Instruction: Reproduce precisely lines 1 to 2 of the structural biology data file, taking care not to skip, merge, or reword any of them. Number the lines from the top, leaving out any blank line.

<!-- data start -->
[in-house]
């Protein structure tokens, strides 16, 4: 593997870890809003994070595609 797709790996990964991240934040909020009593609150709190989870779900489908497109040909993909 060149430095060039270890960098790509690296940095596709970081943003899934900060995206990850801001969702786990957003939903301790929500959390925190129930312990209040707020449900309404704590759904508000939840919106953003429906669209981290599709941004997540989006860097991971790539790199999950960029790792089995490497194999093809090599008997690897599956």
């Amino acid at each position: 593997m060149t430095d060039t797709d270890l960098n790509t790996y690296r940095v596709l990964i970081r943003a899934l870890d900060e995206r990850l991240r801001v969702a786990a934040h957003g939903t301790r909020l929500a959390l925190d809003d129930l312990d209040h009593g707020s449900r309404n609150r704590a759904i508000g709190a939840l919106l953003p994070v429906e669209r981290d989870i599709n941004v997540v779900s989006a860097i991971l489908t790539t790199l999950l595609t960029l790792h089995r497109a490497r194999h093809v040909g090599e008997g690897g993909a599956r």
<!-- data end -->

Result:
[in-house]
């Protein structure tokens, strides 16, 4: 593997870890809003994070595609 797709790996990964991240934040909020009593609150709190989870779900489908497109040909993909 060149430095060039270890960098790509690296940095596709970081943003899934900060995206990850801001969702786990957003939903301790929500959390925190129930312990209040707020449900309404704590759904508000939840919106953003429906669209981290599709941004997540989006860097991971790539790199999950960029790792089995490497194999093809090599008997690897599956």